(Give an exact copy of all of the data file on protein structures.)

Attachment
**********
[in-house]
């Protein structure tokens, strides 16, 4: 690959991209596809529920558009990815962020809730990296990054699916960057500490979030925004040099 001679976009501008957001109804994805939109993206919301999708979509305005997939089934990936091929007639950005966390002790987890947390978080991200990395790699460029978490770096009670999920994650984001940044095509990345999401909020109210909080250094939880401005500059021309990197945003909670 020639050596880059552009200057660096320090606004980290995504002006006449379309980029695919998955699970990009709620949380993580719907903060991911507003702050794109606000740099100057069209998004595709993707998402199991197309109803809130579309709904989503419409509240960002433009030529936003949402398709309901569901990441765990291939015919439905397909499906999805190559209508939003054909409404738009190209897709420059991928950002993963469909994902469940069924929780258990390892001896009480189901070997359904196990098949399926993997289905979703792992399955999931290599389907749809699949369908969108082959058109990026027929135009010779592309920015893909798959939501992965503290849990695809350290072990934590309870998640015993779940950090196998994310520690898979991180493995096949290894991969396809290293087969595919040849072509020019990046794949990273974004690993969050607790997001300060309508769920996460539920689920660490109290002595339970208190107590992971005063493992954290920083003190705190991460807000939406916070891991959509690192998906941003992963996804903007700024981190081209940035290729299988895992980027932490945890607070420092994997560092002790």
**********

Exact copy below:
[in-house]
């Protein structure tokens, strides 16, 4: 690959991209596809529920558009990815962020809730990296990054699916960057500490979030925004040099 001679976009501008957001109804994805939109993206919301999708979509305005997939089934990936091929007639950005966390002790987890947390978080991200990395790699460029978490770096009670999920994650984001940044095509990345999401909020109210909080250094939880401005500059021309990197945003909670 020639050596880059552009200057660096320090606004980290995504002006006449379309980029695919998955699970990009709620949380993580719907903060991911507003702050794109606000740099100057069209998004595709993707998402199991197309109803809130579309709904989503419409509240960002433009030529936003949402398709309901569901990441765990291939015919439905397909499906999805190559209508939003054909409404738009190209897709420059991928950002993963469909994902469940069924929780258990390892001896009480189901070997359904196990098949399926993997289905979703792992399955999931290599389907749809699949369908969108082959058109990026027929135009010779592309920015893909798959939501992965503290849990695809350290072990934590309870998640015993779940950090196998994310520690898979991180493995096949290894991969396809290293087969595919040849072509020019990046794949990273974004690993969050607790997001300060309508769920996460539920689920660490109290002595339970208190107590992971005063493992954290920083003190705190991460807000939406916070891991959509690192998906941003992963996804903007700024981190081209940035290729299988895992980027932490945890607070420092994997560092002790």